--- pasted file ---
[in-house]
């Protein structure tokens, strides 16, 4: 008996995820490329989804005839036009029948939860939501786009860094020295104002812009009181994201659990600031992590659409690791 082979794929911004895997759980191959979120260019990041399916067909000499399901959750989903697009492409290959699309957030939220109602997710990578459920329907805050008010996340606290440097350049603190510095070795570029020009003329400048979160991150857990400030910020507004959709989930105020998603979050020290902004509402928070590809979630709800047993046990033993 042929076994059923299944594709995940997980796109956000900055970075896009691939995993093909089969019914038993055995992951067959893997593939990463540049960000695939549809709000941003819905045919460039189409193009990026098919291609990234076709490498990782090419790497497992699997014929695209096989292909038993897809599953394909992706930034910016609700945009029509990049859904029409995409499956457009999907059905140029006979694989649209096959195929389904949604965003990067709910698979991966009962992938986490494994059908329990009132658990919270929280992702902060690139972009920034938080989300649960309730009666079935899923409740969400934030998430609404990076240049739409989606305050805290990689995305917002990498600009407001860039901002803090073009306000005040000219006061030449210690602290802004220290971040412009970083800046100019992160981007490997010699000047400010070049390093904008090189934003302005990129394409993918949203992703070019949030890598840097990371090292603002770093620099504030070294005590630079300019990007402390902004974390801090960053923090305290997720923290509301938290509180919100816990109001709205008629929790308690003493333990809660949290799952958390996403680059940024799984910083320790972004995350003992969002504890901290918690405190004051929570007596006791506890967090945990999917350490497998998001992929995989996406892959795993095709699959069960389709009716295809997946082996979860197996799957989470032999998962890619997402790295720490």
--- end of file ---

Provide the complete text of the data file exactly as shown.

[in-house]
């Protein structure tokens, strides 16, 4: 008996995820490329989804005839036009029948939860939501786009860094020295104002812009009181994201659990600031992590659409690791 082979794929911004895997759980191959979120260019990041399916067909000499399901959750989903697009492409290959699309957030939220109602997710990578459920329907805050008010996340606290440097350049603190510095070795570029020009003329400048979160991150857990400030910020507004959709989930105020998603979050020290902004509402928070590809979630709800047993046990033993 042929076994059923299944594709995940997980796109956000900055970075896009691939995993093909089969019914038993055995992951067959893997593939990463540049960000695939549809709000941003819905045919460039189409193009990026098919291609990234076709490498990782090419790497497992699997014929695209096989292909038993897809599953394909992706930034910016609700945009029509990049859904029409995409499956457009999907059905140029006979694989649209096959195929389904949604965003990067709910698979991966009962992938986490494994059908329990009132658990919270929280992702902060690139972009920034938080989300649960309730009666079935899923409740969400934030998430609404990076240049739409989606305050805290990689995305917002990498600009407001860039901002803090073009306000005040000219006061030449210690602290802004220290971040412009970083800046100019992160981007490997010699000047400010070049390093904008090189934003302005990129394409993918949203992703070019949030890598840097990371090292603002770093620099504030070294005590630079300019990007402390902004974390801090960053923090305290997720923290509301938290509180919100816990109001709205008629929790308690003493333990809660949290799952958390996403680059940024799984910083320790972004995350003992969002504890901290918690405190004051929570007596006791506890967090945990999917350490497998998001992929995989996406892959795993095709699959069960389709009716295809997946082996979860197996799957989470032999998962890619997402790295720490």